Will domestic battery equipment, which has soared thanks to ‘IRA investment’, be able to keep up with the ‘hot pursuit’ of Chinese products?

Battery companies increase investment in North America through US IRA, equipment industry booming
Most companies’ performance is ‘green light’, expectations for this year’s performance are also high
Chinese equipment is gaining ground rapidly, but if you fail to differentiate yourself, you will be pushed out

It was confirmed that domestic battery equipment companies recorded remarkable growth last year, when a ‘cold spell’ hit the entire industry due to the economic downturn. On the 11th, financial information company FnGuide released an analysis showing that the majority of domestic battery equipment companies achieved their highest performance ever last year. While domestic battery companies’ investments in North America are rapidly increasing due to the influence of the U.S. Inflation Reduction Act (IRA), battery equipment companies are also seen to have enjoyed a benefit.

Performance of battery equipment companies last year showed continuous improvement

Domestic battery electrode and assembly companies recorded notable growth last year. Last year’s sales consensus (performance forecast) for electrode processing company ‘PNT’ reached 557.3 billion won. This is a 33% increase over the previous year and PNT’s highest annual sales. Last year’s sales of M Plus, an assembly process company, were estimated at around 300 billion won, about three times more than in 2022. Another assembly process company, Hana Technology, is expected to have sales of KRW 186.4 billion, up 63.7% from 2022.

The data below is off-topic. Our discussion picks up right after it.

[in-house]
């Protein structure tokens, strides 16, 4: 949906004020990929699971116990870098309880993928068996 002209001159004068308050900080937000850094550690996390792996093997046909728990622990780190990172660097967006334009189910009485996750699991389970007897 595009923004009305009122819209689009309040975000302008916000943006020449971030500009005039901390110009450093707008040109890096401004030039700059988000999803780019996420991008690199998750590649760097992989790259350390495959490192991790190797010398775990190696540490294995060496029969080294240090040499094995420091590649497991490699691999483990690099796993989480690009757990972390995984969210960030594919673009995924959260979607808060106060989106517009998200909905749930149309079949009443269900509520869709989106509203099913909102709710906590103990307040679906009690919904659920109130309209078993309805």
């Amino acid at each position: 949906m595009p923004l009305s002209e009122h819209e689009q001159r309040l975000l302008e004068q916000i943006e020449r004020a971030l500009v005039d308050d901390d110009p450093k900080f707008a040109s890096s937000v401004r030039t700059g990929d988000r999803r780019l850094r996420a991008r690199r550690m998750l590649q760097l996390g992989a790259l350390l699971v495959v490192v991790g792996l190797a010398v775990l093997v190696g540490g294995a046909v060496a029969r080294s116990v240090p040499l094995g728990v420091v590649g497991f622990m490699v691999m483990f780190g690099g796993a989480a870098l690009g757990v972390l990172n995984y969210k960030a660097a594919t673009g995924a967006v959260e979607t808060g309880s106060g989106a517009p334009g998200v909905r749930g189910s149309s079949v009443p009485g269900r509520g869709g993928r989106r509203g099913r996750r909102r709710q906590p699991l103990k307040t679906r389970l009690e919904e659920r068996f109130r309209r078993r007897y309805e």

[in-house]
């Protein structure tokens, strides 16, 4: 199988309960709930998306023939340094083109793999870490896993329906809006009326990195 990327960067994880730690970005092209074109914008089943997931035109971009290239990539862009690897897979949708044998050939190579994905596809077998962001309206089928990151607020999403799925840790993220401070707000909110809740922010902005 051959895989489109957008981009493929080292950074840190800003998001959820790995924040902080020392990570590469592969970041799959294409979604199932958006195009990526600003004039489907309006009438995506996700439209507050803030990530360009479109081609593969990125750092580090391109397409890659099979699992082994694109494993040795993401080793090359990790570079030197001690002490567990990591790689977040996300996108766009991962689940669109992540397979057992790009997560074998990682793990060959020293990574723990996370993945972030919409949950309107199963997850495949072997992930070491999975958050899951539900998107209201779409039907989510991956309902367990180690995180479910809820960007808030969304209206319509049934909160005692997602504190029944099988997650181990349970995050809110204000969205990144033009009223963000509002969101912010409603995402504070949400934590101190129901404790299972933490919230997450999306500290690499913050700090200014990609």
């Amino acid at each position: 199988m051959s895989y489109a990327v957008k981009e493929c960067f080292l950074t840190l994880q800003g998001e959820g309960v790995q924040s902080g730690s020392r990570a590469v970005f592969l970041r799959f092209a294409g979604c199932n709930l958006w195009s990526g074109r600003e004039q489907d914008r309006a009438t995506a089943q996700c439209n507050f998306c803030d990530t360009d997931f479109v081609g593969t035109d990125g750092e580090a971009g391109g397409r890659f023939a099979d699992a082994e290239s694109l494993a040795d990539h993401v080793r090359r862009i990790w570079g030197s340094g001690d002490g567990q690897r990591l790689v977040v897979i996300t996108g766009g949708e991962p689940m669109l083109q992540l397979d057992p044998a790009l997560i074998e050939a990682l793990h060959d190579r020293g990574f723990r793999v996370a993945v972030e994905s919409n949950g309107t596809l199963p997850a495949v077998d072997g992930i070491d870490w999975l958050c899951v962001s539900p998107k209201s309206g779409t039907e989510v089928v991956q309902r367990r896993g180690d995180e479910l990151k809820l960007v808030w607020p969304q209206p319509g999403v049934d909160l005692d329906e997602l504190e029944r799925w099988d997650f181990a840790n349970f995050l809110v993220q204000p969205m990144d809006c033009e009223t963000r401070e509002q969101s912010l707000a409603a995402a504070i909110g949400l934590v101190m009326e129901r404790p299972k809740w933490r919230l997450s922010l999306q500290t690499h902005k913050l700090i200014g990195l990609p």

Other equipment fields also showed marked growth. Apro, an activation process company, is estimated to have sales of 181.8 billion won last year. This is a sharp increase of about 129% compared to 2022. Last year’s sales of Cowin Tech, a logistics equipment manufacturer, are also expected to grow rapidly by 69.5% compared to the previous year (consensus of KRW 340.9 billion). SFA, which engages in a variety of businesses including secondary battery logistics equipment and electrode processing equipment, is estimated to have posted sales of KRW 1.7472 trillion last year.

While the majority of equipment companies are continuously breaking their maximum order backlogs, the industry is also placing high expectations on these companies’ performance this year. The analysis is that the balances that have not yet been reflected will drive performance improvement in earnest this year. In fact, in the case of CIS, an electrode processing company whose performance did not noticeably improve last year, its order backlog of over 800 billion won is expected to be reflected in sales from the second half of this year.

Accelerating growth by targeting overseas markets

What drove the performance increase of these companies was the expansion of investment by domestic battery manufacturers under the U.S. IRA. Domestic battery companies such as LG Energy Solution, SK On, and Samsung SDI have been scrambling to expand their investments in the U.S. market to benefit from IRA. Currently, Hyundai Motor Group is spending $5.5 billion (approximately KRW 7.2 trillion) to build an electric vehicle factory, Hyundai Motor Group Metaplant America (HMGMA), in Georgia, USA. LG Energy Solution is building a new joint venture plant with Hyundai Motor Company by jointly investing 5.7 trillion won to produce batteries to be supplied to local automobile factories in the United States such as HMGMA, Hyundai Motor Company, and Kia Motors.